By JACK HEALY
Published: July 24, 2013
SALT LAKE CITY — H. Rachelle Graham, who has spent the last 15 years in hospitals and in therapy battling depression’s chokehold, was finishing up an exercise session at Utah’s largest mental health provider when she got the news that she would no longer be treated there.
Citing budget cuts, the nonprofit agency, Valley Mental Health, was removing Ms. Graham and some 2,200 other people from its roster and transferring them to other providers, a change that mental health advocates said was striking in its size and sweep, even in these austere times.
“It was devastating,” Ms. Graham said.
Officials with Valley Mental Health emphasized that no one would be left without mental health coverage. All of the 2,200 patients will be able to receive similar services from a network of clinics, counselors and treatment centers across Salt Lake County, the most populous in Utah.
Still, the changes have shaken providers and recipients of mental health care in Utah while testing the resilience of its safety net as hundreds of Medicaid patients try to find new psychiatrists and counselors and wonder who will fill their next prescription. Some patients said they felt whipsawed by the shift, and were reluctant to part with counselors or support groups they had known for a decade or more.
“There’s a level of anxiety hanging over everyone,” said Rebecca Glathar, executive director of the Utah office of the National Alliance on Mental Illness.
The tremors at Valley Mental Health come as politicians at the Republican-led Statehouse confront broader questions about what level of care Utah should provide to its poor residents. Utah still has not decided whether to accept the Medicaid expansion offered under President Obama’s health care law, and officials here are steeped in a debate pitting this conservative state’s reflexive distaste for bigger government against calls to extend care to more needy Utahans.
Gov. Gary R. Herbert, a Republican, has asked a group of politicians and health care officials to look at the state’s Medicaid options, including an idea to steer people eligible for the Medicaid expansion into private health insurance.
Advocates said Utah had long struggled to meet the needs of its people with mental illness, especially poorer residents and people living in rural corners of the state. A 2012 report by the state’s Division of Substance Abuse and Mental Health found that only 31 percent of those in need were receiving mental health care. In part, it blamed lingering stigmas against mental illness, a view echoed by people in treatment.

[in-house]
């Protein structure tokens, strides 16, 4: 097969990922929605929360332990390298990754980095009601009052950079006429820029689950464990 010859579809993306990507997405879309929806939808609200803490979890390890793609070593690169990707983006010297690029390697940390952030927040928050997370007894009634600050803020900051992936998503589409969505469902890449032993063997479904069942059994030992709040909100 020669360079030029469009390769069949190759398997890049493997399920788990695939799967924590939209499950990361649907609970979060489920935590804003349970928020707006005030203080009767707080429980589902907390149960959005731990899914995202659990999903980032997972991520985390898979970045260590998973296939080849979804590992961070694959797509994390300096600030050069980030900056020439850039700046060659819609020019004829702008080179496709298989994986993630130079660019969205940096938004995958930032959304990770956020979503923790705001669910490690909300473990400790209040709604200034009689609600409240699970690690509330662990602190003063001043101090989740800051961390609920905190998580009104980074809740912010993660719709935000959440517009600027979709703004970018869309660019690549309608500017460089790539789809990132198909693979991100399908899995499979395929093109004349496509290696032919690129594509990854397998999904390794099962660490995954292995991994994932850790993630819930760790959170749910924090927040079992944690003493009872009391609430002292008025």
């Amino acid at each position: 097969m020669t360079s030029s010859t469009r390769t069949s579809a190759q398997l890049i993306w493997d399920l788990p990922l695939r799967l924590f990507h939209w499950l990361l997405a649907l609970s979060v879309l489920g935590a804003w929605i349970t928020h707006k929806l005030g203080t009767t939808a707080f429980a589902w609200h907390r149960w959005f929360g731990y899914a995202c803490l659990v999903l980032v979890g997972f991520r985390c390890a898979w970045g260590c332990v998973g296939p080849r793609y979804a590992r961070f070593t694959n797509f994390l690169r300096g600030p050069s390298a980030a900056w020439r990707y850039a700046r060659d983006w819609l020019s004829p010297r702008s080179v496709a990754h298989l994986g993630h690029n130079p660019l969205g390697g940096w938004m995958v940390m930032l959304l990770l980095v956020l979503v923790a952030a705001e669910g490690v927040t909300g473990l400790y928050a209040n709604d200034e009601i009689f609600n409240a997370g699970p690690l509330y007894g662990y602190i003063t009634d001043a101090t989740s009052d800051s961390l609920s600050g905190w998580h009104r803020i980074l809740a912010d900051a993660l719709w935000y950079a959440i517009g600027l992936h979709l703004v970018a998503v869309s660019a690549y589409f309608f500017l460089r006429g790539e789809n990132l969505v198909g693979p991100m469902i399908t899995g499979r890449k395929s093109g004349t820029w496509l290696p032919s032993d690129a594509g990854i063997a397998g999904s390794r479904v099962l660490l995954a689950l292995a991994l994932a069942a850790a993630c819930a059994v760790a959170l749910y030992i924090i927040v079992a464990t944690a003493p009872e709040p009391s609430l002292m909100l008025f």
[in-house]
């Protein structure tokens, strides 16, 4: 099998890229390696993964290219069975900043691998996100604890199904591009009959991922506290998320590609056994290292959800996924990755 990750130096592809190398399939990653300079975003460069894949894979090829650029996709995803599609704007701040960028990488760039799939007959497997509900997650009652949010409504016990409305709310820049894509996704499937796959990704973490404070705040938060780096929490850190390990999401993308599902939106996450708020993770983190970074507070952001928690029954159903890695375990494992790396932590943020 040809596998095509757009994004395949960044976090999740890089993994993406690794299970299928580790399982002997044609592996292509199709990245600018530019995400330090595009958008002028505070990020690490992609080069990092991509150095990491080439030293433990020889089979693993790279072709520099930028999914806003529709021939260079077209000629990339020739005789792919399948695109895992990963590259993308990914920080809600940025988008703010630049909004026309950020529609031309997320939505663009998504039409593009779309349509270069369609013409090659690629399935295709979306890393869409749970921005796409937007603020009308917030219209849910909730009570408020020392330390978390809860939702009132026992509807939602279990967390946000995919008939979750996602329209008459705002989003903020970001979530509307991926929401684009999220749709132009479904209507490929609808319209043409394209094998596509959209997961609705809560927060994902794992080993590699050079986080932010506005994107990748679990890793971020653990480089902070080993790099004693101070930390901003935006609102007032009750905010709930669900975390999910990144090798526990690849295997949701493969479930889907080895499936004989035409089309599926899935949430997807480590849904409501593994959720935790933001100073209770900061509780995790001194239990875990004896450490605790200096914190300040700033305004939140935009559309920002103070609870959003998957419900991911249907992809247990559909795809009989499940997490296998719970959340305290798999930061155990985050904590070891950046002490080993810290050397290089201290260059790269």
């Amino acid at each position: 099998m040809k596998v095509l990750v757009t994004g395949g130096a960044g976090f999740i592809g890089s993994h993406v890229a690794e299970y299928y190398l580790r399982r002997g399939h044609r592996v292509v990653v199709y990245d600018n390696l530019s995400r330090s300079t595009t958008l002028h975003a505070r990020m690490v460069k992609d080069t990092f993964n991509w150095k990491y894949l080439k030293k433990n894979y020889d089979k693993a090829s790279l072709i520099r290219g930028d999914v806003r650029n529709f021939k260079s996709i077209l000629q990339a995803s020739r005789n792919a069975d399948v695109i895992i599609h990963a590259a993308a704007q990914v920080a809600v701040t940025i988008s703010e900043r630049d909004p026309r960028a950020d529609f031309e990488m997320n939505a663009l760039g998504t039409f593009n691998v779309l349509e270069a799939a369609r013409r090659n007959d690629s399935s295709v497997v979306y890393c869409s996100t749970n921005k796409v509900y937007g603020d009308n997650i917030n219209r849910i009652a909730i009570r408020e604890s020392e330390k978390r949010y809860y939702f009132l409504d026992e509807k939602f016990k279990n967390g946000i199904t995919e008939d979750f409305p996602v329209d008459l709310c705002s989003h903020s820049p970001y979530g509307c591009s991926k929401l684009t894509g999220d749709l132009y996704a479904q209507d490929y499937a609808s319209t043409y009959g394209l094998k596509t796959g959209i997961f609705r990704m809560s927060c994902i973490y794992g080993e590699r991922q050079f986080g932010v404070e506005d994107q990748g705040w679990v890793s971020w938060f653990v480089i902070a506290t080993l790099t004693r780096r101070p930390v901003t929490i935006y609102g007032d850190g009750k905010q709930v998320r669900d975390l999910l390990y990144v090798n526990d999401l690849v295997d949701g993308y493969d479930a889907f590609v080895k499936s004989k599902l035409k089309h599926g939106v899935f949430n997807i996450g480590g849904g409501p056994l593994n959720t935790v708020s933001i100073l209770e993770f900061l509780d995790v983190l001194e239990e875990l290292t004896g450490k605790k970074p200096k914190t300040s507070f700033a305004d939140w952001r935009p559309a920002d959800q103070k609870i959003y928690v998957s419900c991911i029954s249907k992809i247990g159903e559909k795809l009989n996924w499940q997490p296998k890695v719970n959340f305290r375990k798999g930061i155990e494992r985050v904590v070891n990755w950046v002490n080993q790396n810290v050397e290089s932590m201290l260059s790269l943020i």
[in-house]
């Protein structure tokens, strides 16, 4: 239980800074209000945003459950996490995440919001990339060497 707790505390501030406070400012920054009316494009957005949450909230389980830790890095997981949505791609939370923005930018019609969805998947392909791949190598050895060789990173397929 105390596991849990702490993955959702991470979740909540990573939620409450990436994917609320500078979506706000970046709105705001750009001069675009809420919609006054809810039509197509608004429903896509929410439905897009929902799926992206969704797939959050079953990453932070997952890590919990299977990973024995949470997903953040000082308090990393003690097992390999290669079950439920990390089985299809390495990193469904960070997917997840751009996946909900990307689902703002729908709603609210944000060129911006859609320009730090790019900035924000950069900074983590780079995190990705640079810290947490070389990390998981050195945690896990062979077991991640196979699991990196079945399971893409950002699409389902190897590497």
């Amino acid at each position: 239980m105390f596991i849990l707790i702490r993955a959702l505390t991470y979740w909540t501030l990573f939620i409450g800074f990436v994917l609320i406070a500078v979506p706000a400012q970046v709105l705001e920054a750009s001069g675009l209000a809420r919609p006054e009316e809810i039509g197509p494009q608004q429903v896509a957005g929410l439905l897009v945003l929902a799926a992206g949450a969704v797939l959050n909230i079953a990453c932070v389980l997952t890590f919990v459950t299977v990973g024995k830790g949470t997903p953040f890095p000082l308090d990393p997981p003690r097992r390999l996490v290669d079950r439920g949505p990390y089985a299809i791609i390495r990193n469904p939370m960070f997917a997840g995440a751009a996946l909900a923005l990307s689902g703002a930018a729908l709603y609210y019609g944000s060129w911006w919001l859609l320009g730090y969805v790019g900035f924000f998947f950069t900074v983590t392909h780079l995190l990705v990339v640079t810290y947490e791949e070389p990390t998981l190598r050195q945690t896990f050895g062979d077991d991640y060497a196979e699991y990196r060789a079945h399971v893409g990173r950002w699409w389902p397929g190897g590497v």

“Utah still has this old-fashioned view of mental illness,” Ms. Graham said. “Like, you just need to pray, or snap out of it.”
Ms. Graham, 35, said she started cycling in and out of hospitals when she was 20. She was raised Mormon, but said she struggled as a teenager to reconcile the church’s views on homosexuality with the realization that she is bisexual. She said she had tried to kill herself with a drug overdose, and had struggled to fight off crippling depression and anxiety while juggling the demands of holding down a job and keeping an apartment.
She found an outlet in writing — she has published one young-adult novel through a small publisher of lesbian fiction — and found solace in group therapy and group discussions at Valley Mental Health with other people trying to cope with mental illness.
Valley Mental Health, which had about 10,000 clients before the recent reductions, is by far the largest and most expansive mental health agency in the state. It treats autistic children, recently released prisoners, people who have just attempted suicide and those who need little more than prescription refills to help manage their depression or anxiety.
The organization has also faced years of money problems. In 2009, it announced plans to lay off more than 100 employees and slash several programs to cope with drastic budget shortfalls. Over the past two years, Valley Mental Health said, its $28 million budget fell by more than $5 million, as the county received less in Medicaid payments and a for-profit company took over managing mental health services in Salt Lake County.
County officials hired that company, OptumHealth, a subsidiary of the UnitedHealth Group, to bring more efficiency and wider services to public health care. But Valley Mental Health seemed to struggle under the new layer of private management.
“We were the safety net,” said Gary Larcenaire, Valley Mental Health’s chief executive. “We went from ‘We want to take care of you’ to ‘Can we have your insurance card?’ ”
As the money dwindled, Mr. Larcenaire said, Valley Mental Health made a decision: it would stop serving some 2,200 people and shift its focus to patients with more severe problems who needed more intensive care. It started sending letters to clients, telling them, “For those who are doing well, we will stop providing services.” The letter gave a phone number for patients to call to find new services.
Therapists and county officials said the decision had caught them off guard and had created waves of alarm and uncertainty. Ben McAdams, the mayor of Salt Lake County, called the decision an outrage and has asked for an audit of mental health services in the county.
Officials from Salt Lake County, OptumHealth and Valley Mental Health said they were trying to make the change as easy as possible. But for people like Christina Osburn, 33, it was a gaping disruption. She said she had been seeing the same psychiatrist for a decade and had been unable so far to find a new doctor.
“I’m completely at a loss,” she said. “They leave you with nowhere to go.”